Posted on August 19, 2013 @ 6:43am
We just got back from a Universal Studio’s vacation in Orlando Florida. On the advice of a friend, we purchased the Photo Connect package available at the park – a service whereby dedicated photographers take your picture throughout your visit.
Since Florida is hot in the summer, we arrived at the park when it opened, stayed a few hours and then left by lunch. We would return later in the evening when it was cooler. What I noticed is that the Photo Connect Sales folks who worked in the stores were there early in the morning and late at night. So I asked, “How long do you work?” They replied, “Ten-to-twelve hour shifts.” I said, “How many breaks do you get?” They replied, “One – a forty-five minute break for lunch.” I said, “How about any other breaks?” They said, “It’s at your Manager’s discretion…but they usually say no.” I said, noticing they were always standing, “And they you don’t give you a chair to sit on?” The two sales associates just shook their heads no. To their credit, they did not bad-mouth their employer. Yet they left me to draw my own conclusions about the situation.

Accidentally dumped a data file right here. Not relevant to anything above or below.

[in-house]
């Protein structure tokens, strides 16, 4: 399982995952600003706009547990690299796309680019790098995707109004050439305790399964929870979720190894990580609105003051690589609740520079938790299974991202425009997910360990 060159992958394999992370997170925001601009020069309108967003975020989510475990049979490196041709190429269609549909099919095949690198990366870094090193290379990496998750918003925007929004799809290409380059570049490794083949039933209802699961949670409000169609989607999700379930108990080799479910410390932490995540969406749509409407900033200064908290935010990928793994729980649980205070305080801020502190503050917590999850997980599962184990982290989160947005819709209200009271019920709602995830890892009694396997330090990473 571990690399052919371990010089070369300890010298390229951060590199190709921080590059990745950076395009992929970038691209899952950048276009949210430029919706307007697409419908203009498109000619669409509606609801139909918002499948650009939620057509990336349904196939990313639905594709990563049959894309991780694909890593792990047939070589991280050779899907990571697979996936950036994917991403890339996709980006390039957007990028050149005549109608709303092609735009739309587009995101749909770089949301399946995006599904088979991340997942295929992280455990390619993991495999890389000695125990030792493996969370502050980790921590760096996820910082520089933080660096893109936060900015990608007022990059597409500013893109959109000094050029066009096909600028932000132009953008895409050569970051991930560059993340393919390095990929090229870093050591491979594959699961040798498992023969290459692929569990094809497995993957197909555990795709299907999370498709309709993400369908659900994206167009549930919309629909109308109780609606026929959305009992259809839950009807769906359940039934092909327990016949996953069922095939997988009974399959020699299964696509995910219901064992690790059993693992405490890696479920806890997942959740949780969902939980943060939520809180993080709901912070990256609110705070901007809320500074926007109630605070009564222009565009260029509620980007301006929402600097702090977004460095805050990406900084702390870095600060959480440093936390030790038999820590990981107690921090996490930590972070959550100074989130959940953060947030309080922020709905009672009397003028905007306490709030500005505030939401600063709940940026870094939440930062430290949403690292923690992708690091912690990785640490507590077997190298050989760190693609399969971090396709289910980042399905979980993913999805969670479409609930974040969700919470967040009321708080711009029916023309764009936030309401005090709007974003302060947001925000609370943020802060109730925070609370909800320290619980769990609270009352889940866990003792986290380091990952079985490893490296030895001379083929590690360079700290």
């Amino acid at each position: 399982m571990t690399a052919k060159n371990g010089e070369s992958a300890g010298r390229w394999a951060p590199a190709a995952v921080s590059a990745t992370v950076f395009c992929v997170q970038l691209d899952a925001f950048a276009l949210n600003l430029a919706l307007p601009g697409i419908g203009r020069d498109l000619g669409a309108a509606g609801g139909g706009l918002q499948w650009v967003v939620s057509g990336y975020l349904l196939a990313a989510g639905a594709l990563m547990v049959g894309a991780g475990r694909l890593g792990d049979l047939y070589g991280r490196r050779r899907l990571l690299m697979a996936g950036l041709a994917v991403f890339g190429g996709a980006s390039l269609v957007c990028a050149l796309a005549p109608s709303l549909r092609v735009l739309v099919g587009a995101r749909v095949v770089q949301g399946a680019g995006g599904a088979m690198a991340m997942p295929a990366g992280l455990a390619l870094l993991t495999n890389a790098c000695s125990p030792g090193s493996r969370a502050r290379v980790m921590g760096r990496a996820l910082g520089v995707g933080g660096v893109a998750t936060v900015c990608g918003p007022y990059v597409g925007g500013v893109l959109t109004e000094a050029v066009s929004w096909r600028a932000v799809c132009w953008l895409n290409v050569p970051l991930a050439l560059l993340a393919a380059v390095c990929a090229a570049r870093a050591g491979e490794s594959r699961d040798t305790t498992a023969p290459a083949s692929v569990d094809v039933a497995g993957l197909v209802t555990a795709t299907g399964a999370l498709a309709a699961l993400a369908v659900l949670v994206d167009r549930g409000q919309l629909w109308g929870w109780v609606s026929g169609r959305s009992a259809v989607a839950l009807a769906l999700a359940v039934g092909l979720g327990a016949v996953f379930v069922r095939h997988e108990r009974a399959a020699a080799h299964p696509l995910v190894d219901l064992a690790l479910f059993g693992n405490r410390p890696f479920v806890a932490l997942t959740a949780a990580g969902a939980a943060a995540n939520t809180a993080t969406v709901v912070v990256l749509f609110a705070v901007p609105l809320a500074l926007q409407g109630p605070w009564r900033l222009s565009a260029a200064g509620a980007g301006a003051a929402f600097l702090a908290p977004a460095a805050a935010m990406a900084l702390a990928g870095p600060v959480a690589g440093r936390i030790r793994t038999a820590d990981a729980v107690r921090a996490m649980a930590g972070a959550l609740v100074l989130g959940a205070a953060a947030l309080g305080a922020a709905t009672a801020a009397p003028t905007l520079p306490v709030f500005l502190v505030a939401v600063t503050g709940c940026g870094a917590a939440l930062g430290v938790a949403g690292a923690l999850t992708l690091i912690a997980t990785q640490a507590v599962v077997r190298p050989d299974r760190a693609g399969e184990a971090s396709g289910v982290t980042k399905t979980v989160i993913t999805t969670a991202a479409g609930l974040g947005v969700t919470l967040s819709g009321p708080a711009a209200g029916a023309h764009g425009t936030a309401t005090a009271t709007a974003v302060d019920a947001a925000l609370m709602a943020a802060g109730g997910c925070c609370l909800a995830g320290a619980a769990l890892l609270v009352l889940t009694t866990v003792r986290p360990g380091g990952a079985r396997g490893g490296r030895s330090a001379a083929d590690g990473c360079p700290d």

Have you ever tried standing for the better part of ten hours? That alone is a challenge. Then add in demanding tourists who are by the nature of being on vacation are pretty self-focused and you’ve got an even greater challenge. Not exactly sure what the Management staff at Universal Studio’s is thinking -- perhaps they are confusing the real live people that work for them with the fictional minions that work for Gru from Despicable Me.
I wonder if they know that companies with engaged employees outperform those without by up to 202%? (Source: Corporate Leadership Council) And out of the 75 drivers of engagement, the one that was rated as most important is the extent to which senior management had a sincere interest in their well-being. (Source: Gallup)
I invite any one of the Senior folks at Universal to trade jobs for one day with the Photo Connect gals. When their legs start to ache, my guess is that there may be a change in policy.